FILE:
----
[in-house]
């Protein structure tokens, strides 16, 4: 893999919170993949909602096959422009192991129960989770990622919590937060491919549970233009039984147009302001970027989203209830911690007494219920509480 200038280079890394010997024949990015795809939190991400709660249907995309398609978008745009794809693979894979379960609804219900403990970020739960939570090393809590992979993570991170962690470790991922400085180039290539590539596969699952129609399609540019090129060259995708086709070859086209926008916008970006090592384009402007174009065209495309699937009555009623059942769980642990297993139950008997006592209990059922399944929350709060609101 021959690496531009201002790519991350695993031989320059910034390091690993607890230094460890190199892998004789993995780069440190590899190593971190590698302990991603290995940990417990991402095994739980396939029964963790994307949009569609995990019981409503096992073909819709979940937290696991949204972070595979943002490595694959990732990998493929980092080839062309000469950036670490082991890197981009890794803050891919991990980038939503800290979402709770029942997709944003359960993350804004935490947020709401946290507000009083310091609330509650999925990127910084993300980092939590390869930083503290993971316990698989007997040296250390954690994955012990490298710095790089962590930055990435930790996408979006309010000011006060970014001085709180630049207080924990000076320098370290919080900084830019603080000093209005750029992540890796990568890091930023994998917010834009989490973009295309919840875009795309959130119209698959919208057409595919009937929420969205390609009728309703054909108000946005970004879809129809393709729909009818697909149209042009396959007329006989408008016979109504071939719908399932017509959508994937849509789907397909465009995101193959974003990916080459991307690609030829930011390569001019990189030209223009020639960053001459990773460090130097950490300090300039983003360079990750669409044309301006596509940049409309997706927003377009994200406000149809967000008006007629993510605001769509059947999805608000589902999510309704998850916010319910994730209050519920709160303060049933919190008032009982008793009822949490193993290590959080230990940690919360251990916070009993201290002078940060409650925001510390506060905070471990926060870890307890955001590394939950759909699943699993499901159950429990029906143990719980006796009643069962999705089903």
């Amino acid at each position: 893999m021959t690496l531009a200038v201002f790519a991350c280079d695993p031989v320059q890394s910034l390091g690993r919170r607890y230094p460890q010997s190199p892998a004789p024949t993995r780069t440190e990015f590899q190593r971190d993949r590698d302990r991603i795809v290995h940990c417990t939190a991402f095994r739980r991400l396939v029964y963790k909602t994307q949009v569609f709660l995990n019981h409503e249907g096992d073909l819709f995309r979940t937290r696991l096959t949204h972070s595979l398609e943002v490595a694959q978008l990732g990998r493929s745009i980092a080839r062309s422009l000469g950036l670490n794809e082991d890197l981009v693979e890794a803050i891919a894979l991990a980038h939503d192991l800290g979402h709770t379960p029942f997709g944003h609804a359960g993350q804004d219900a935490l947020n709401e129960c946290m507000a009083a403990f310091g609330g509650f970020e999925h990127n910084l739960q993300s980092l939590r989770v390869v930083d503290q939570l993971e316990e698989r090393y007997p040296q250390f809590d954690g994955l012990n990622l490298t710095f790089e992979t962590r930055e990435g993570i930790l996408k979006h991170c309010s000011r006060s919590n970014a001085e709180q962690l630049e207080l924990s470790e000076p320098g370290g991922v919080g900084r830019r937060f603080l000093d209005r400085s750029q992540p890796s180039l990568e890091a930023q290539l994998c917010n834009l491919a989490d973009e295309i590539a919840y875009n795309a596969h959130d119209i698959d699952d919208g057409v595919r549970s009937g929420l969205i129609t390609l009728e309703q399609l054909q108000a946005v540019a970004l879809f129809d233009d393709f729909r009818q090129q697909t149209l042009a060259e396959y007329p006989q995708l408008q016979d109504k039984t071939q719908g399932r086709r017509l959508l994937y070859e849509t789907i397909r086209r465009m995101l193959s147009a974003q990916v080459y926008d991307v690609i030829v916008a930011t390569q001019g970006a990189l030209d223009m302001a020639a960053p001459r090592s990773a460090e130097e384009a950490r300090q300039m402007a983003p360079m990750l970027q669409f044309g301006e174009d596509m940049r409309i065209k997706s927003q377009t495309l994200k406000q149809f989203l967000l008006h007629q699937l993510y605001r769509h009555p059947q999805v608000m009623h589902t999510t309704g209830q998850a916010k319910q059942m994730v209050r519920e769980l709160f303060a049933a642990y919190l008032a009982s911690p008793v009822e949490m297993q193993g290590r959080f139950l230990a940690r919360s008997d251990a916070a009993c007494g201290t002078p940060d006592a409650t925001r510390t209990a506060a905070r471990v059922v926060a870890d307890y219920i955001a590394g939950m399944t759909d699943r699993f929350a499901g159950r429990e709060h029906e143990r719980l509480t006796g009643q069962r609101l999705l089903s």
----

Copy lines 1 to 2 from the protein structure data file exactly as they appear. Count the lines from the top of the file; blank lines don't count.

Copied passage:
[in-house]
């Protein structure tokens, strides 16, 4: 893999919170993949909602096959422009192991129960989770990622919590937060491919549970233009039984147009302001970027989203209830911690007494219920509480 200038280079890394010997024949990015795809939190991400709660249907995309398609978008745009794809693979894979379960609804219900403990970020739960939570090393809590992979993570991170962690470790991922400085180039290539590539596969699952129609399609540019090129060259995708086709070859086209926008916008970006090592384009402007174009065209495309699937009555009623059942769980642990297993139950008997006592209990059922399944929350709060609101 021959690496531009201002790519991350695993031989320059910034390091690993607890230094460890190199892998004789993995780069440190590899190593971190590698302990991603290995940990417990991402095994739980396939029964963790994307949009569609995990019981409503096992073909819709979940937290696991949204972070595979943002490595694959990732990998493929980092080839062309000469950036670490082991890197981009890794803050891919991990980038939503800290979402709770029942997709944003359960993350804004935490947020709401946290507000009083310091609330509650999925990127910084993300980092939590390869930083503290993971316990698989007997040296250390954690994955012990490298710095790089962590930055990435930790996408979006309010000011006060970014001085709180630049207080924990000076320098370290919080900084830019603080000093209005750029992540890796990568890091930023994998917010834009989490973009295309919840875009795309959130119209698959919208057409595919009937929420969205390609009728309703054909108000946005970004879809129809393709729909009818697909149209042009396959007329006989408008016979109504071939719908399932017509959508994937849509789907397909465009995101193959974003990916080459991307690609030829930011390569001019990189030209223009020639960053001459990773460090130097950490300090300039983003360079990750669409044309301006596509940049409309997706927003377009994200406000149809967000008006007629993510605001769509059947999805608000589902999510309704998850916010319910994730209050519920709160303060049933919190008032009982008793009822949490193993290590959080230990940690919360251990916070009993201290002078940060409650925001510390506060905070471990926060870890307890955001590394939950759909699943699993499901159950429990029906143990719980006796009643069962999705089903």